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How to Remove Your Digital Ex

Divorce or breakup can be heartbreaking. And the heartbreak can prove all the more intense if we’re unable to avoid contact with our exes- or reminders of life with them. So if you’ve suffered a breakup, then, how can you remove your ex from your digital life?

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Block or Unfollow Your Ex

This would seem to be elementary. Most of us, though, find it difficult to suppress curiosity about our exes. Still, we have to discipline ourselves to avoid searching their profiles. If we do search them, we train the Facebook, Twitter, or Instagram algorithms to show us more about them, and this is also true of inquiries on browser search engines such as Google, Safari, or Firefox.

You may also have to mute friends or family members (temporarily, of course) who often share photos of your ex. This tells the algorithms you want to avoid these people, and your feed will feature different posts.

Remove Memories from Your Tablets, Phones, and Social Media

If you own one of the newer iPhones, this will be easy. In iOS 14, you’ll find a tool labelled Suggest Fewer Memories Like This. To activate it, open the Photos tab. Tap the For You icon, and you’ll find a list labelled Memory. Choose one you want to eliminate. You’ll find three dots next to your choice. Hit these, and you’ll be shown two options: Delete Memory and Suggest Fewer Memories Like This.

In Facebook, you’ll find the Hide People option on the left side of the Memories page.

Google Photos offers the options of hiding people, pets, or even particular dates- so you can avoid painful reminders of anniversaries. Find the Photos app, scroll to Photo Settings, and open the Memories tab. When you find it, hit the Hide People or Pets or Hide Date icons.

Monitor Your Smart Home Devices

If you neglect this step, you’re begging for trouble. Out of concern for privacy, we recommend NOT acquiring an Alexa or Siri device in the first place. If you do have one, though, and you can’t bear to part with it, at least exercise caution with it. An ex could activate the device remotely- even when you’re away from your home.

Kim Komando, a web expert who bills herself “Your Digital Goddess”, says she’s heard more stories than she can count about exes connecting to WiFi systems of old mates and bugging their routers. Even worse, it’s legal in most jurisdictions to hack WiFi.

Remove or Audit Old Accounts

Some web services, such as iCloud and Google Drive, allow access by exes to sensitive data, including text and photos, so you may have to contact the provider to remove your ex’s access. Exercise special vigilance in monitoring shared paid services, and ejecting your ex if necessary.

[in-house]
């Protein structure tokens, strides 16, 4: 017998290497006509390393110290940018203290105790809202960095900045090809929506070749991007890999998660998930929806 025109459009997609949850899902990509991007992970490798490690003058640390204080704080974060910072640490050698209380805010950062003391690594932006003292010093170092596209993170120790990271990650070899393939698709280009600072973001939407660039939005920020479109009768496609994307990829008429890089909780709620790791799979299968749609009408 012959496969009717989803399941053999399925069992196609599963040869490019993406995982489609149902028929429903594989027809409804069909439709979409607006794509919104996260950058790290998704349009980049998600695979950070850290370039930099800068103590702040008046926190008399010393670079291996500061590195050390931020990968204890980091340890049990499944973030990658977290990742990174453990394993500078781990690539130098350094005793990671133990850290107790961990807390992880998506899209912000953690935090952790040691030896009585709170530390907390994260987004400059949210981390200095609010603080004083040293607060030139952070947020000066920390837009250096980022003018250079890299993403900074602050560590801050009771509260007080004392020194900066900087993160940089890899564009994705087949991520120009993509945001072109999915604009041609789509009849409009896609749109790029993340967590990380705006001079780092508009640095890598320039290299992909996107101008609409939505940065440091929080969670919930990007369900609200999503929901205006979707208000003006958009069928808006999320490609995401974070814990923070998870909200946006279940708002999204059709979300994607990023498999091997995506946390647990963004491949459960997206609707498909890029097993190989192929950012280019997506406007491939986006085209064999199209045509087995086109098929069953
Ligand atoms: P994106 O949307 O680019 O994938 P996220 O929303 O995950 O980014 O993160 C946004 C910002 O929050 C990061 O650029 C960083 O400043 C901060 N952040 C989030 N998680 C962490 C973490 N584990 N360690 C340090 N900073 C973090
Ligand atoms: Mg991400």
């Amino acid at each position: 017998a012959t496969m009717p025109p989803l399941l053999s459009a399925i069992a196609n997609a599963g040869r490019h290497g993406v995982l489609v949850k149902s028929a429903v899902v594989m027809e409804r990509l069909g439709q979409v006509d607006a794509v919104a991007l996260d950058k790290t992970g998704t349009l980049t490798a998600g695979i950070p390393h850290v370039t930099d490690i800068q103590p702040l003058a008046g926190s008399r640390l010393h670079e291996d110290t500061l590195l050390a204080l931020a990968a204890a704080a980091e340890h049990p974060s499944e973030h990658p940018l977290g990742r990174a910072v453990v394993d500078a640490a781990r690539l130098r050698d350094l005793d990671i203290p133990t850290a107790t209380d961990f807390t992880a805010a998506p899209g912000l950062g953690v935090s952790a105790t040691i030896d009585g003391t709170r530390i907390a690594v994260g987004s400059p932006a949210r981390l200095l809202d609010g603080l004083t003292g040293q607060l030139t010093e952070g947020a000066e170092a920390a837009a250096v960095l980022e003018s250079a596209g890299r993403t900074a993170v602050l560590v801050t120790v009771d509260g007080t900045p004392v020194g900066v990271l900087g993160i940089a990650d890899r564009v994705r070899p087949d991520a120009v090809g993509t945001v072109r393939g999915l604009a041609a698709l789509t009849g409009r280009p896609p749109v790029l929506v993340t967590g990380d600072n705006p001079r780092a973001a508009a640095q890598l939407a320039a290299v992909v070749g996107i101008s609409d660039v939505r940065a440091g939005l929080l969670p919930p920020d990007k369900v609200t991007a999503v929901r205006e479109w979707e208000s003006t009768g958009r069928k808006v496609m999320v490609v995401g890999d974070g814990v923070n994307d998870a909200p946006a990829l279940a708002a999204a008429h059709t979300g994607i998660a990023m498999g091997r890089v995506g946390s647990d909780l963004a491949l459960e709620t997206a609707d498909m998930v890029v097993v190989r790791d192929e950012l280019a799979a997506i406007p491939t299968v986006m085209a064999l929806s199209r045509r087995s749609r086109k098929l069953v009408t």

Change Your Passwords and Security Questions

Kim Komando suggests changing your passwords to any old accounts if there’s even a chance your ex still has them. And don’t forget the security questions. Even in a casual relationship, partners are likely remember important events in each other’s histories.

For paid services, such as Netflix, you may need additional steps after changing passwords. Check the box marked Require All Devices to Sign in Again with New Password. You’ll have to log in again, but your privacy- and avoiding additional expense- is worth the inconvenience.


If you want to remove your ex from your online activity, these suggestions will help. Remember: eternal vigilance is the price of privacy.


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States May Ban Online Censorship

Until now, the Masters of the Universe have seemed invulnerable. Facebook, Twitter, Google, and Amazon have grown accustomed to getting their way without effective opposition. Competitors can’t challenge their market domination, and the Biden-Harris junta evidently doesn’t want to rein them in. Unless the states intervene, Big Tech owns us.

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Some states, though, have decided to enter the fray. Many have accused major tech platforms of online censorship. Florida and Montana led the way, considering laws forbidding censorship in social media, browser search engines, and online shopping fora.

Add Texas to the list. Texas Senator Bryan Hughes (R-Mineola) sponsored a bill that could penalize Amazon, Facebook, Google, or Amazon for blocking access to information or commentary.

The bill would authorize Texans banned or suspended by Twitter, Facebook, or YouTube to sue them.

Hughes said, “We don’t allow a cable company to cut off your television because it doesn’t like your religion.”

What do the states say this is about?

Governor Greg Abbott backed the Hughes bill. “Big Tech’s effort to censor conservative viewpoints is un-American”, Abbott said, “and we’re not going to allow it in the Lone Star State.” Abbott accused several firms of leading “a dangerous movement to censor conservative voices and religious freedoms.”

To this, Abbott’s targets have a prepared response. Online firms have long claimed safe harbor under Section 230 of the 1996 Telecommunications Act. The section treats them as ‘common carriers’, not as publishers. They would, therefore, be immune from defamation or copyright infringement lawsuits for material posted on their platforms. The reasoning is that they don’t control what users post, any more than the phone carrier controls voice conversations.

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Abbott and Hughes argue that certain firms have forfeited these exemptions. They’ve done so, Abbott says, by acting as publishers. Rejecting content for political, religious, or social reasons is the behavior of a publisher. And publishers don’t qualify for Section 230 protection.

Will the states prevail in court? Check this space for updates.

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World Wide Web Inventor Calls for Its Overhaul